“Given the fact that countries around the world are dropping restrictions, eschewing mandates, and accepting that Covid is becoming endemic,” she wrote in a statement, “Senator Pan’s new bill shows just how out of touch he is, both scientifically and politically.”
Assembly member James Gallagher (R–Yuba City) said he would oppose the bill but called on parents and teachers to “mobilize to stop” it, adding, “your phone calls, emails and voice in Sacramento will decide whether or not this becomes law.”
What’s next at the Capitol
Marina Gobel, a school bus driver from Folsom, uses chalk on the sidewalk of the Capitol calling for lawmakers to let children have a say in the upcoming coronavirus vaccination mandate for schoolchildren, at a demonstration held in Sacramento.AP Photo/Rich Pedroncelli
The legislature will likely take up debate on new vaccine bills as the omicron surge fades. Already, some experts acknowledge the virus will likely become endemic and a part of daily life.
Some doctors have recently begun to urge political leaders to re-evaluate the continued need for stringent measures after the current surge subsides.
Several UC San Francisco physicians penned an open letter to Gov. Gavin Newsom and other leaders, asking them to drop mask requirements in schools. It also urges them to “acknowledge that any adult and most school age children have now had the opportunity to be fully vaccinated, and that forcing further mandates, particularly requiring boosters for children, is likely to increase mistrust and resentment of government and public health officials.”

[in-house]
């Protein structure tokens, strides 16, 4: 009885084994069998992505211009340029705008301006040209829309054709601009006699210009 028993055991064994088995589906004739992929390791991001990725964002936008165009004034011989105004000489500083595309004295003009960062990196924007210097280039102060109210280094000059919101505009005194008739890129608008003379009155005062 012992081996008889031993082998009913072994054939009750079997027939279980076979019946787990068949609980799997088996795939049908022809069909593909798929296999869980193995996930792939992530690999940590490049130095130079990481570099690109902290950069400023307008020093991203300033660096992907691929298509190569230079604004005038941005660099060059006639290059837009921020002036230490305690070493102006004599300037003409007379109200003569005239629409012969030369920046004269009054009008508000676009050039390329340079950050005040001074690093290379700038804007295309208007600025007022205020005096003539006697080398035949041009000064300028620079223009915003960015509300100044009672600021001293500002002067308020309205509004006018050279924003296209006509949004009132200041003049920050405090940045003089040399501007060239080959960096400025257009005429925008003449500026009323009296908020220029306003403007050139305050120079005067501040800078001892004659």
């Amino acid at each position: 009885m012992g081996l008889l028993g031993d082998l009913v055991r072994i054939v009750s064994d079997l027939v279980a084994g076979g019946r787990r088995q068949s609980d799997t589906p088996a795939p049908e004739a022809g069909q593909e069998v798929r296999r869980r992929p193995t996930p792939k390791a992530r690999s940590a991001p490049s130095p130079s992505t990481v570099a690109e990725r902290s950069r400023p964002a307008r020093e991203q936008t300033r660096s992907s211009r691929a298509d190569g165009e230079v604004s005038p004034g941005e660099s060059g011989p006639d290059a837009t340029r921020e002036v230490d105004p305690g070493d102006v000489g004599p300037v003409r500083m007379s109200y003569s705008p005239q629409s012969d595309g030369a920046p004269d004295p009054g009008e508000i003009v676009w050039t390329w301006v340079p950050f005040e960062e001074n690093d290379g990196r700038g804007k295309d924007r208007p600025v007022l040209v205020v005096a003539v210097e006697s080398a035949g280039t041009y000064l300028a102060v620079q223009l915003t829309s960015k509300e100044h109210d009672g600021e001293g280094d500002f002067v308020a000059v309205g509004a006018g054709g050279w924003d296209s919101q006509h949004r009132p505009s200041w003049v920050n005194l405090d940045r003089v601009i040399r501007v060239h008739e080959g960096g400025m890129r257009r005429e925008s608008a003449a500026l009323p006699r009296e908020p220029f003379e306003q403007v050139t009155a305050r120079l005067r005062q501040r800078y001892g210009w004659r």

The letter focuses on dropping masks and returning schools to normal, citing increased mental health issues and arguing that children are at lower risk for severe illness from COVID-19.
Other health experts point out the children can still be affected by the disease and spread it to adults who could be at a higher risk of severe illness or death.
Newsom has leaned into mandates since the vaccine became available, requiring them for teachers and health care workers. He issued a mandate requiring schoolchildren to get the vaccine after it receives full FDA approval. But under California law, only the Legislature can remove religious and personal exemptions for school vaccines.
The governor is asking lawmakers to immediately fund $583 million for increased vaccination and booster shot campaigns, including efforts to target vaccine misinformation. The funding is part of a $2.7 billion pandemic budget request.
Some school districts have implemented their own vaccine requirements, but one in San Diego was struck down in court. “Many courts have said it's important that the Legislature actually acts,” Pan said, citing that decision as another reason to push SB871.
“I don’t do vaccine bills just to do vaccine bills. I do them when there’s a problem,” he said. “We're all in this together. We all share, hopefully, the same goal of stopping this virus.”
Legislative rules bar debate on new bills for 30 days after they are introduced, so Pan’s bill cannot be taken up before Feb. 24.